Posted on October 3, 2011

Copping a Latitude: Genetics Supports Idea Cultural Interaction Was More East to West Than North to South

Charles Q. Choi, Scientific American, September 26, 2011


For decades scientists have suggested that the east-west orientation of Eurasia helped spread ancient culture and technological innovations such as agriculture and writing more rapidly than occurred in the oppositely oriented Americas, with biologist and ecologist Jared Diamond perhaps most famously making this case in his Pulitzer Prize–winning Gun, Germs and Steel: The Fates of Human Societies (W. W. Norton & Co., 1999). The idea is that populations at comparable latitudes experience largely similar climates, making it easier to adapt crops and domesticated animals and, consequently, humans and technology to new locations east to west. On the other hand, migrating across lines of latitude, north to south, involves adapting to new climates.

Given this notion, genetic analysis might reveal greater differences among human populations north to south than east to west within continents, says population geneticist Sohini Ramachandran at Brown University. If migration is harder across lines of latitude than longitude, then populations would be more isolated north to south, giving them more chances to diversify compared with one another.

To see if this was the case, Ramachandran and her colleague Noah Rosenberg at Stanford University analyzed genetic variation data in 678 genetic markers from 68 populations. This included data from 39 populations from Eurasia–including Europe, southern and central Asia, and the Middle East–collected from the Human Genome Diversity Cell Line Panel, along with 29 populations from Native American groups, such as the Cree, Ojibwa, Maya and Zapotec, gathered by former collaborators of the researchers. “Only recently did we have the kind of genetic data to perform this kind of comparative analysis of Native American and Old World populations,” Ramachandran says.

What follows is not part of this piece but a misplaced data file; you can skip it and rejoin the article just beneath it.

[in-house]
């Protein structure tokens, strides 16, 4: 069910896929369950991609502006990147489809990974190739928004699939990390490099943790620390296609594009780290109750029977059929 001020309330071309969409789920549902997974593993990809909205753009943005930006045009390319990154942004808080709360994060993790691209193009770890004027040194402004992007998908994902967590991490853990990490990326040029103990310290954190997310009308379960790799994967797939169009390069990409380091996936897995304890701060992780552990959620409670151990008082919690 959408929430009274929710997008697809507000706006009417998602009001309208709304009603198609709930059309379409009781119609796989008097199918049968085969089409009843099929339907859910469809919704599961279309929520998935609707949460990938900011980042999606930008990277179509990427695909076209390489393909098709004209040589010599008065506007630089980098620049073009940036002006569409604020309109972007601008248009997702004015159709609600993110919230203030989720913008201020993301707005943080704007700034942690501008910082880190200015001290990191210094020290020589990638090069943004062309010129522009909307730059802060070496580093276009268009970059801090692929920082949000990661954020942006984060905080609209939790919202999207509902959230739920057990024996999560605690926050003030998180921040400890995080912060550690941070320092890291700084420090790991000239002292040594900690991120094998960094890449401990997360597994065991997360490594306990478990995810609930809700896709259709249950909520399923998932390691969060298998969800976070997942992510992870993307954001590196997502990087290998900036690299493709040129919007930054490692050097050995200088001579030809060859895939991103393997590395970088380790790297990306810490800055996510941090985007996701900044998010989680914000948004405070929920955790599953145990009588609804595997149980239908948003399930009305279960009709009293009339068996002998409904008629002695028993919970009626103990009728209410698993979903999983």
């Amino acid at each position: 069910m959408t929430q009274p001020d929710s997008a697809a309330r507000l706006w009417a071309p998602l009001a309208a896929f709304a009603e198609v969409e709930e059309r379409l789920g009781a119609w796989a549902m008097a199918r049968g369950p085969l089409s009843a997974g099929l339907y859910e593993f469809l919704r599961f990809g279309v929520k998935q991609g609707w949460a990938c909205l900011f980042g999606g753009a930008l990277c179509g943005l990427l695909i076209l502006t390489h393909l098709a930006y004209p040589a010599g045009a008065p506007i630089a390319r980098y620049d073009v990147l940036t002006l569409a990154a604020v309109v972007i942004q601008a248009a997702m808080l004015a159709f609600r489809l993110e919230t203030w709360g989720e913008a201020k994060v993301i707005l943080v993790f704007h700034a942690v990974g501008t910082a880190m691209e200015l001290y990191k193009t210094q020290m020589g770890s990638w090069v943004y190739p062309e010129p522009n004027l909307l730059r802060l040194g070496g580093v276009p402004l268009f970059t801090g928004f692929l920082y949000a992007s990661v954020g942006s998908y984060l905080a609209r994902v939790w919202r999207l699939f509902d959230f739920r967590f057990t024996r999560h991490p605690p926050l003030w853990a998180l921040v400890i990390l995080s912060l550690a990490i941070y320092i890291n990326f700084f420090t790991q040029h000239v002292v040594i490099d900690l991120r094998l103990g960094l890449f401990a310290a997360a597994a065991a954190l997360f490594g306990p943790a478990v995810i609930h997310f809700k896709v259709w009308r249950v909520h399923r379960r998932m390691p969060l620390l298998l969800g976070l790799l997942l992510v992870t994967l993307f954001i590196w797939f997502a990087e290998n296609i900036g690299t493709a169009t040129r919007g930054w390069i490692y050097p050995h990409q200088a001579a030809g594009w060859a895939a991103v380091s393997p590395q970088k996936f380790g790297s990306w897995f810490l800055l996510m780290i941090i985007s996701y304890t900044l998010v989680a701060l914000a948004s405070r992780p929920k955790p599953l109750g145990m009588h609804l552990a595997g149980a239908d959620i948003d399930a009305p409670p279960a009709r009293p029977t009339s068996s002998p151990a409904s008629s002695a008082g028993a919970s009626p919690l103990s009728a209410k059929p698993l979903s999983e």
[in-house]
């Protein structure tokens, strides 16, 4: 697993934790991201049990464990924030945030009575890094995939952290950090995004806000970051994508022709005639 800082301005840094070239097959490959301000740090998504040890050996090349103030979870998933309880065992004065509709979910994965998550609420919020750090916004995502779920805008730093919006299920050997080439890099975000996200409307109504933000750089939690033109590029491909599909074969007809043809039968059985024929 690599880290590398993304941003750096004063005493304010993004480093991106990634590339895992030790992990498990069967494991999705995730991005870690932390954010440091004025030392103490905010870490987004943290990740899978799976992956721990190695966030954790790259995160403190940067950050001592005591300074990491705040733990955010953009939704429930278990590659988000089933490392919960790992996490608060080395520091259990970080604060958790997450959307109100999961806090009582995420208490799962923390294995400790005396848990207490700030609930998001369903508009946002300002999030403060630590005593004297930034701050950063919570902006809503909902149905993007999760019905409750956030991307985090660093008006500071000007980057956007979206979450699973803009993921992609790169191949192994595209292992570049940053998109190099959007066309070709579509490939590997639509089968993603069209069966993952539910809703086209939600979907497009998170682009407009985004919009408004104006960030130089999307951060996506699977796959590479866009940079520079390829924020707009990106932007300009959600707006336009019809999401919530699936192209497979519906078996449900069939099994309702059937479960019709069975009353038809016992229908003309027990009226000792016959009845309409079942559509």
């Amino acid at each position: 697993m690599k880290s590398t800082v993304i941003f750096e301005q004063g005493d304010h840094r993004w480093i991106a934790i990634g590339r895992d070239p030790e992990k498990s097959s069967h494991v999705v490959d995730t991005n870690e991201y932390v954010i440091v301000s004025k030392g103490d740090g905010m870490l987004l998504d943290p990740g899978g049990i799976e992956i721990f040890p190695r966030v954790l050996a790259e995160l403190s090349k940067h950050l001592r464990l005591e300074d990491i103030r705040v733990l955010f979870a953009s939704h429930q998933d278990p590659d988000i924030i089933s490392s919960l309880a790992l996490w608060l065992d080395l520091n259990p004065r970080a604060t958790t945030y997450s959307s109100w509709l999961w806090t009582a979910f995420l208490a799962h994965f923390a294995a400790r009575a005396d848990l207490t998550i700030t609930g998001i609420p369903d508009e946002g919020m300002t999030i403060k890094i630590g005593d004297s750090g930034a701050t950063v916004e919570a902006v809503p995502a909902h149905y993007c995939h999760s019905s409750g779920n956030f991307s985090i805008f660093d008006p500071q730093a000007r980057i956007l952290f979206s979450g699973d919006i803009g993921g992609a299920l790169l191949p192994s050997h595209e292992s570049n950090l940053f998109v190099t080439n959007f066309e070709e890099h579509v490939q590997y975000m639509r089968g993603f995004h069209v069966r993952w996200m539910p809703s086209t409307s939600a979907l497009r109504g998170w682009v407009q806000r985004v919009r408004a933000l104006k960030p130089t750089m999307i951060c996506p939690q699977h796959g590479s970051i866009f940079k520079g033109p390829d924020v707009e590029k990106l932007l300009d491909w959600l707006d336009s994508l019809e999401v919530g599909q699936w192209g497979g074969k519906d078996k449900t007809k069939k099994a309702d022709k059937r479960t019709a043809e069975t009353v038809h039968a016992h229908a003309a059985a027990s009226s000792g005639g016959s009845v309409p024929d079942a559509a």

{snip} They discovered more genetic differences north to south in the Americas than over comparable distances east to west in Eurasia, findings detailed online September 13 in the American Journal of Physical Anthropology.


In the Americas distance north to south explained a good deal of genetic variation. Distance east to west did so as well, although to a lesser extent. This is probably due to the diagonal northwest-southeast positions that North and South America have in relation to each other, respectively.

One potential caveat regarding these findings is that culture and technology could spread from one population to another without them otherwise intermingling and sharing genes, Ramachandran says. As such, although they found evidence that changes in latitude could impede genetic flow, it might not necessarily impair cultural or technological flow.


[Editor’s Note: View the study here.]